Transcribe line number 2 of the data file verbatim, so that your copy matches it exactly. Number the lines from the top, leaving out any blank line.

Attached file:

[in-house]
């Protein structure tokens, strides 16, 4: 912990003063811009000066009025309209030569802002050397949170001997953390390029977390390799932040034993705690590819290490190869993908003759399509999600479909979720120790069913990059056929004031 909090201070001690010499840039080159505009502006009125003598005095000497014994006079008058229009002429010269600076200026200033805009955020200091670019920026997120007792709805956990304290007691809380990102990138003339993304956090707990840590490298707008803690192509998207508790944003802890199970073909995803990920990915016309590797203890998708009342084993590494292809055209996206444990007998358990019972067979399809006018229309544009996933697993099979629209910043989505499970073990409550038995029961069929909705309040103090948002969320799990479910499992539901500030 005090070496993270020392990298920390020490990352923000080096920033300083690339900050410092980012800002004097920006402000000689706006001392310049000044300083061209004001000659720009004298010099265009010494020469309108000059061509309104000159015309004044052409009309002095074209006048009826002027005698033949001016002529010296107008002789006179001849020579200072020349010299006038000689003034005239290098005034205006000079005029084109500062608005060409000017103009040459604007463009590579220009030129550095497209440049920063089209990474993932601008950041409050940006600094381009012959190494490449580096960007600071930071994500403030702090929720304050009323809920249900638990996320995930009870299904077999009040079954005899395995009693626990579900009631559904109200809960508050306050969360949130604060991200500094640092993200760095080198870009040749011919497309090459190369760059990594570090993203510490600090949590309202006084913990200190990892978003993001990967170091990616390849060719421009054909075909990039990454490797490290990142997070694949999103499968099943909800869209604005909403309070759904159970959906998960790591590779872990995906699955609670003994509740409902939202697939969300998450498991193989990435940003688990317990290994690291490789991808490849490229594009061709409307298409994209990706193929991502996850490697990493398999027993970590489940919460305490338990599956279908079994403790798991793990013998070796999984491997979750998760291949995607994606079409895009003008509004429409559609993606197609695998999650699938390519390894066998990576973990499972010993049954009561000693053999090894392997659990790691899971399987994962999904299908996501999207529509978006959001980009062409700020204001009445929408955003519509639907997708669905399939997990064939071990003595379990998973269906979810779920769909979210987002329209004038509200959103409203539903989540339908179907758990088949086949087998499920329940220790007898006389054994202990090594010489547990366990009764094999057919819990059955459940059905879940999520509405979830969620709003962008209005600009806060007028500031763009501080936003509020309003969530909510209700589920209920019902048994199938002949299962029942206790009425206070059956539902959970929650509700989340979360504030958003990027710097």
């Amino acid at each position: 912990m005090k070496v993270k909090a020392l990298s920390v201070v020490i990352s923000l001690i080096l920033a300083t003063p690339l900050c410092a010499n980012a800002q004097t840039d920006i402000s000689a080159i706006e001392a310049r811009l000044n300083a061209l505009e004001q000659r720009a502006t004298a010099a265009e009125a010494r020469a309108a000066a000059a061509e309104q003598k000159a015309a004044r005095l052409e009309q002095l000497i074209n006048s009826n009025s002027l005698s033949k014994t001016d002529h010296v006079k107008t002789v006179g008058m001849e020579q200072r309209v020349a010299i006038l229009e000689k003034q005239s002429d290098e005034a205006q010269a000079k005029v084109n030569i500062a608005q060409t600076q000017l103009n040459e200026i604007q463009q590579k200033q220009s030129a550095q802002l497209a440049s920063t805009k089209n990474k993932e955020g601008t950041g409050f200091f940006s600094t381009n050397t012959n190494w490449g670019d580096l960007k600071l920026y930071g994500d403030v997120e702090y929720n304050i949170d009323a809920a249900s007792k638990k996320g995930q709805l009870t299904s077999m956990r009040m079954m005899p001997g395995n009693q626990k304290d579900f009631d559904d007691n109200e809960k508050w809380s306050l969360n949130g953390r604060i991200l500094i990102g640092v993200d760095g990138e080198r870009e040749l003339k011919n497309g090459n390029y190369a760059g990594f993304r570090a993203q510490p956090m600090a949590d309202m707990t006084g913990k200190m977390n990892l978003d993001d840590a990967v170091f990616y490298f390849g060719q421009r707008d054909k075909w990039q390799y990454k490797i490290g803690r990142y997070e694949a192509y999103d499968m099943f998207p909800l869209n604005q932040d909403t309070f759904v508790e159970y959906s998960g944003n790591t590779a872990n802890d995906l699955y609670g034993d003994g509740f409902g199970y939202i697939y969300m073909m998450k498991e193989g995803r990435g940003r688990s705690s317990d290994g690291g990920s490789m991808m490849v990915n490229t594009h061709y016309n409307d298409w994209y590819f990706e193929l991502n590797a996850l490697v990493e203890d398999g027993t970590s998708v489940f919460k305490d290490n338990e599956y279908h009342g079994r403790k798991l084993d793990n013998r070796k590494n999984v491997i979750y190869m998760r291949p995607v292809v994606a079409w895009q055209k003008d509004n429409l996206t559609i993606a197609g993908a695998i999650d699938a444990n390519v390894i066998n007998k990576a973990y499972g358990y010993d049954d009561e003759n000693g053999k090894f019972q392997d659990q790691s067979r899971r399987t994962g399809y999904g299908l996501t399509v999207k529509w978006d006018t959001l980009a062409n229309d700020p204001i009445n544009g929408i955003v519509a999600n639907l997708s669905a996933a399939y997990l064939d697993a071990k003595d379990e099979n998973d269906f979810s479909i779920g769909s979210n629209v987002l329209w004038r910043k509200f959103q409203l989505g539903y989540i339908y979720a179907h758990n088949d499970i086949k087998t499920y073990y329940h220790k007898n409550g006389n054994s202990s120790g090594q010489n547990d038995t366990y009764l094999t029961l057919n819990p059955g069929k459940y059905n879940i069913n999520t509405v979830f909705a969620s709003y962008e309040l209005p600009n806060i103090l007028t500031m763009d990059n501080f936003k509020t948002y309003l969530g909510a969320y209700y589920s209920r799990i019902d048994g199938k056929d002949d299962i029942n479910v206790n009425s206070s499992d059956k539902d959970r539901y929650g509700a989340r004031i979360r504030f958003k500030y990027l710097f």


């Protein structure tokens, strides 16, 4: 912990003063811009000066009025309209030569802002050397949170001997953390390029977390390799932040034993705690590819290490190869993908003759399509999600479909979720120790069913990059056929004031 909090201070001690010499840039080159505009502006009125003598005095000497014994006079008058229009002429010269600076200026200033805009955020200091670019920026997120007792709805956990304290007691809380990102990138003339993304956090707990840590490298707008803690192509998207508790944003802890199970073909995803990920990915016309590797203890998708009342084993590494292809055209996206444990007998358990019972067979399809006018229309544009996933697993099979629209910043989505499970073990409550038995029961069929909705309040103090948002969320799990479910499992539901500030 005090070496993270020392990298920390020490990352923000080096920033300083690339900050410092980012800002004097920006402000000689706006001392310049000044300083061209004001000659720009004298010099265009010494020469309108000059061509309104000159015309004044052409009309002095074209006048009826002027005698033949001016002529010296107008002789006179001849020579200072020349010299006038000689003034005239290098005034205006000079005029084109500062608005060409000017103009040459604007463009590579220009030129550095497209440049920063089209990474993932601008950041409050940006600094381009012959190494490449580096960007600071930071994500403030702090929720304050009323809920249900638990996320995930009870299904077999009040079954005899395995009693626990579900009631559904109200809960508050306050969360949130604060991200500094640092993200760095080198870009040749011919497309090459190369760059990594570090993203510490600090949590309202006084913990200190990892978003993001990967170091990616390849060719421009054909075909990039990454490797490290990142997070694949999103499968099943909800869209604005909403309070759904159970959906998960790591590779872990995906699955609670003994509740409902939202697939969300998450498991193989990435940003688990317990290994690291490789991808490849490229594009061709409307298409994209990706193929991502996850490697990493398999027993970590489940919460305490338990599956279908079994403790798991793990013998070796999984491997979750998760291949995607994606079409895009003008509004429409559609993606197609695998999650699938390519390894066998990576973990499972010993049954009561000693053999090894392997659990790691899971399987994962999904299908996501999207529509978006959001980009062409700020204001009445929408955003519509639907997708669905399939997990064939071990003595379990998973269906979810779920769909979210987002329209004038509200959103409203539903989540339908179907758990088949086949087998499920329940220790007898006389054994202990090594010489547990366990009764094999057919819990059955459940059905879940999520509405979830969620709003962008209005600009806060007028500031763009501080936003509020309003969530909510209700589920209920019902048994199938002949299962029942206790009425206070059956539902959970929650509700989340979360504030958003990027710097």